As well as this, yield farming has sprung up out of DeFi and become a popular way to make money from DeFi protocols. This comes down to the way various DeFi protocols ‘stack’ - essentially allowing investors to essentially earn compound interest. For example, let’s say you provide liquidity to Curve and you earn CRV tokens as a reward. You can then invest these CRV tokens into Convex Finance to earn rewards on your CRV tokens as well. This is just one example of many, other popular yield farming protocols include:
Finally, we mentioned DeFi games above - but one of the reasons DeFi games have become so incredibly popular is the play-to-earn model (P2E). There are a huge number of DeFi games that now offer tokens as a reward for players. From here, other engage-to-earn DeFi protocols and gamified DeFi protocols have sprung up in the DeFi space as well. P2E examples include:
The way you’re using DeFi protocols to earn matters - because it all dictates how the IRS will tax you.
The IRS hasn’t released any specific guidance on the tax treatment of DeFi just yet. But that doesn’t mean you won’t pay taxes on your DeFi investments - your crypto will be subject to either Capital Gains Tax or Income Tax.
The IRS has plenty of guidance on crypto taxes in the US - much of which will apply to DeFi investments. We can also infer from their stance on certain kinds of crypto investments how different DeFi investments are likely to be taxed.
All this comes down to the way the IRS views your crypto - is it a disposal of a capital asset or is it income?
The IRS is clear that they don’t view cryptocurrencies as a real currency. Instead, they view them as a capital asset - like a stock or a rental property - or as income.
If your crypto is seen as income, you’ll pay Income Tax on it. Meanwhile, if your crypto is seen as a capital asset, you’ll pay Capital Gains Tax. Let’s break the current guidance down on both.
If your crypto is seen as a capital asset, whenever you dispose of it, you’ll pay Capital Gains Tax on any profit. Disposals of a capital asset include:
Meanwhile, if your crypto is seen as income, you’ll pay Income Tax on the fair market value of your crypto in USD. Examples of crypto income include:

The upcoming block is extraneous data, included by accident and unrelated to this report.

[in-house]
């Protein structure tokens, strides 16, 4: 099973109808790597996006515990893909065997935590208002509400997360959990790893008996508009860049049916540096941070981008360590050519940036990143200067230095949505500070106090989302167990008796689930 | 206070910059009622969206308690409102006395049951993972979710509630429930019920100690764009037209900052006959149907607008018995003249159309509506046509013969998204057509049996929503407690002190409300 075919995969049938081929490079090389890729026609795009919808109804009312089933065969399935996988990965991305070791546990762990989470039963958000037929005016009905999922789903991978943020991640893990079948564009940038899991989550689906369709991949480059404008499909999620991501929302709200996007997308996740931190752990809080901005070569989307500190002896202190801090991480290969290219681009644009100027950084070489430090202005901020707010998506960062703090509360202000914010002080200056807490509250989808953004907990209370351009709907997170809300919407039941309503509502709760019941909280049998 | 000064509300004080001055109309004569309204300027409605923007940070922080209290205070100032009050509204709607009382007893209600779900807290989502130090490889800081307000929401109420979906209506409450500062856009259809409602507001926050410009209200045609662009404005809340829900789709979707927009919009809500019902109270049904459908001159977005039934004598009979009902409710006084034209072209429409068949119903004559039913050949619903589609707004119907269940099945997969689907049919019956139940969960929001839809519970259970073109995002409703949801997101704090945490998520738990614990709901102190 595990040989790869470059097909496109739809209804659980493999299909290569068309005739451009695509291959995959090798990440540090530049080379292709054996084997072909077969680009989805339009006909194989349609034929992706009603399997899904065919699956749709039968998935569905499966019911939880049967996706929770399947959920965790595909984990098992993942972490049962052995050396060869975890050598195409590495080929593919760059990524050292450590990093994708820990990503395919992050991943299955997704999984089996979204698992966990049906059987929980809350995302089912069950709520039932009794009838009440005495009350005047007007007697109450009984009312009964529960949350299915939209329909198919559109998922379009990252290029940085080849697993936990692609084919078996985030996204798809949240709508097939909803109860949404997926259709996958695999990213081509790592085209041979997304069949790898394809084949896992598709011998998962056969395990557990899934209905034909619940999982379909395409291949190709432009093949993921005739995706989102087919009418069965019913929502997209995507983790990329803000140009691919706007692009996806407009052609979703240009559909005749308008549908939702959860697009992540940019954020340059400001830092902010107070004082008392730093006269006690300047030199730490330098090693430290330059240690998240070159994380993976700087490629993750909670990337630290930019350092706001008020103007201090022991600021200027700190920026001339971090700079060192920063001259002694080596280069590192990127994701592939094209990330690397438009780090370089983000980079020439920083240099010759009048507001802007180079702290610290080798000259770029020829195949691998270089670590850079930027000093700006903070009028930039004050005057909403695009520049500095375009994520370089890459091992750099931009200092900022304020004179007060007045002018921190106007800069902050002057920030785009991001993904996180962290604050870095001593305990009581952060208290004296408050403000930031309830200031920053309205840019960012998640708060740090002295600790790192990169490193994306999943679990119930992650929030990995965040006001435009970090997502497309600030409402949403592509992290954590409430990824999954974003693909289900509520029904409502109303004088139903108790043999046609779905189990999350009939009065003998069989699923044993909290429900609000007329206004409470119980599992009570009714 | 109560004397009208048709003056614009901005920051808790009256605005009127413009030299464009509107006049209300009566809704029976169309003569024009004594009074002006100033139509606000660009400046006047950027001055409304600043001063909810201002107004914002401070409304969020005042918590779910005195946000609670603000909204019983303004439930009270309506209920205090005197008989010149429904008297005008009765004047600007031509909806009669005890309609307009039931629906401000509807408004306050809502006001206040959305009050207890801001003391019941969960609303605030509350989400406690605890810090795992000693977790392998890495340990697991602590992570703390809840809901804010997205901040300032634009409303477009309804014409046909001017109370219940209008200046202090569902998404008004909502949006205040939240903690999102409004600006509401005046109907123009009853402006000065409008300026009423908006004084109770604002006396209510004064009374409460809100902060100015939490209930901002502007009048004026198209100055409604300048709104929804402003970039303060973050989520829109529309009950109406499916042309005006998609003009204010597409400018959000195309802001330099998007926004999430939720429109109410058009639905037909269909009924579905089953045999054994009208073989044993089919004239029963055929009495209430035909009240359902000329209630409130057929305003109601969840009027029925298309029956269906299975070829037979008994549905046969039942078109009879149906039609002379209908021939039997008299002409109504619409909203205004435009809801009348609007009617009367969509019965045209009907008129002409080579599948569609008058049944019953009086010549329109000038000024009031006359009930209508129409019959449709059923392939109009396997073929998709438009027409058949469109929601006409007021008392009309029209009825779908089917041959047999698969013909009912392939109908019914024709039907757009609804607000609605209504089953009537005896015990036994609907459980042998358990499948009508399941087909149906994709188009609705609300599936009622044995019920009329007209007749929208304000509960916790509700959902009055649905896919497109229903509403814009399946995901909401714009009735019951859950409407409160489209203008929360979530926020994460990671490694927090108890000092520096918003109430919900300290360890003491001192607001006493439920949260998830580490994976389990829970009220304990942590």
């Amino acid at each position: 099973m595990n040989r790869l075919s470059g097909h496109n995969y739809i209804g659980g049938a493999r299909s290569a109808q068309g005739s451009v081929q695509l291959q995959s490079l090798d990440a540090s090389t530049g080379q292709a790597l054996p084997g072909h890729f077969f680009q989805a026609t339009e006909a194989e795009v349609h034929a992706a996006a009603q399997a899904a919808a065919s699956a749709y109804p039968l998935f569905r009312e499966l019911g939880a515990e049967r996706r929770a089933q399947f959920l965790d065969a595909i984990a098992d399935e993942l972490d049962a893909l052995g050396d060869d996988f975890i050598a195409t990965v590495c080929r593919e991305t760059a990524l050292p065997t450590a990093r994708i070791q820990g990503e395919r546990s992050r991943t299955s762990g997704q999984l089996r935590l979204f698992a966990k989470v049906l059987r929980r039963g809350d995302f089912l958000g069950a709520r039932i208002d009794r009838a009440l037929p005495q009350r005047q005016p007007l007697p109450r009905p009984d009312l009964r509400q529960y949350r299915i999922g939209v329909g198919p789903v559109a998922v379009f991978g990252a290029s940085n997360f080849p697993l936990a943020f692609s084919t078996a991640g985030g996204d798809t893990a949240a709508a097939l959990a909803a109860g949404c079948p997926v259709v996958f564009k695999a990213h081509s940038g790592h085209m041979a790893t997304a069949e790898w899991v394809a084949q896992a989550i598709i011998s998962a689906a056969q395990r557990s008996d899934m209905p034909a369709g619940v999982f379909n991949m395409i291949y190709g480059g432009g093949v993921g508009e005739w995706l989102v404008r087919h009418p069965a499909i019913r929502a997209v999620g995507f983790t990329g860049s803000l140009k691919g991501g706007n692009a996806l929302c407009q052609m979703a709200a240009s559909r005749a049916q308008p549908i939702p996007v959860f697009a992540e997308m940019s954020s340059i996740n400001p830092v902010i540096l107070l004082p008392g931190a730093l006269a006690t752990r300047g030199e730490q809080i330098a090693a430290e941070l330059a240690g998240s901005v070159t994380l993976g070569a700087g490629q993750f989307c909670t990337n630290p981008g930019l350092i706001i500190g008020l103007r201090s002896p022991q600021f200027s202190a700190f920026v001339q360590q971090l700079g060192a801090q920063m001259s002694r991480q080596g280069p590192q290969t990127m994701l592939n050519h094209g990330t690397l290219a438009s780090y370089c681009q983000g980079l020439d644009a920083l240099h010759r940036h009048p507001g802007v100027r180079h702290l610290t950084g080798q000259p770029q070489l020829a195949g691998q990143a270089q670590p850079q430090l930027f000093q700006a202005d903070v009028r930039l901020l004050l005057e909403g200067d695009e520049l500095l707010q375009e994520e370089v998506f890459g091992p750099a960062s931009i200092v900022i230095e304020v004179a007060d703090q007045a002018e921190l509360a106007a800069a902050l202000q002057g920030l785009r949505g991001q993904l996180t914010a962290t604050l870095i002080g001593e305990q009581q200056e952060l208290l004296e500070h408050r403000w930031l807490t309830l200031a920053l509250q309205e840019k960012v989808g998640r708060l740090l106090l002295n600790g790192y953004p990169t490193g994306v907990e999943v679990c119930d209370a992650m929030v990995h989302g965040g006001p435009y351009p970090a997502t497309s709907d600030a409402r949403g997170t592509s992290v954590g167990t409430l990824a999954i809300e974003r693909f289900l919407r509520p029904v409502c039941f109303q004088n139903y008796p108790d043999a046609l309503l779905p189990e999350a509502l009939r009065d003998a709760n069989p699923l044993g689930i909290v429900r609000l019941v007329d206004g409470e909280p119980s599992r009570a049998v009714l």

As you can see from the above - the IRS has taken a pretty hard stance on what’s considered income. In particular, airdrops and hard forks might be a surprise to those not familiar with the IRS crypto tax guidance.
With the above in mind, we can look at the various DeFi protocols and concepts like yield farming, liquidity mining, loaning, staking and P2E and infer the likely tax treatment from the IRS.
Please note, this is not tax advice. You should consult a qualified accountant for bespoke advice on your DeFi investments and reporting it to the IRS. Koinly recommends a conservative approach to crypto taxation.
Let’s break down the different DeFi transactions and how they’ll be taxed.
Transactions on dexes are treated the exact same way as transactions on centralized exchanges. So when you sell or trade crypto on a dex - you’ll pay Capital Gains Tax on the profit from your transaction. You won’t pay any tax if you make a loss - though you should track and calculate these as you can offset them against any gains to reduce your tax bill.
Buying crypto with USD is not subject to Capital Gains Tax. However, if you’re using another crypto - even stablecoins - to buy crypto, this is a trade and subject to Capital Gains Tax.
On the face of it, loaning crypto doesn’t seem like a taxable event - you’re not disposing of a capital asset, you’re just moving your asset to another place - most often a liquidity pool or vault. But it will actually all come down to how the DeFi lending protocol you use works.
If you deposit your asset into a DeFi lending protocol and you receive a token in return representing your asset - this could be seen as a crypto to crypto trade, which is subject to Capital Gains Tax.
Similarly, the way your interest earned from lending is taxed will depend on the specific DeFi protocol you use. If you’re earning new tokens or crypto - this is more likely to be seen as income and subject to Income Tax. But some DeFi lending protocols instead increase the value of your token(s) you received at the point you added your asset. Therefore you have no realized gain until the point you sell, swap or spend your token. This is more likely to be subject to Capital Gains Tax.
When it comes to borrowing crypto - it again comes down to how your protocol works and whether you provided collateral. If you provided collateral and received nothing in return, you haven't made a disposal and therefore no taxable event has occurred. However, if you provide collateral and receive tokens representing your collateral in return, the IRS may potentially view this as a crypto to crypto trade and any perceived gain may be subject to Capital Gains Tax.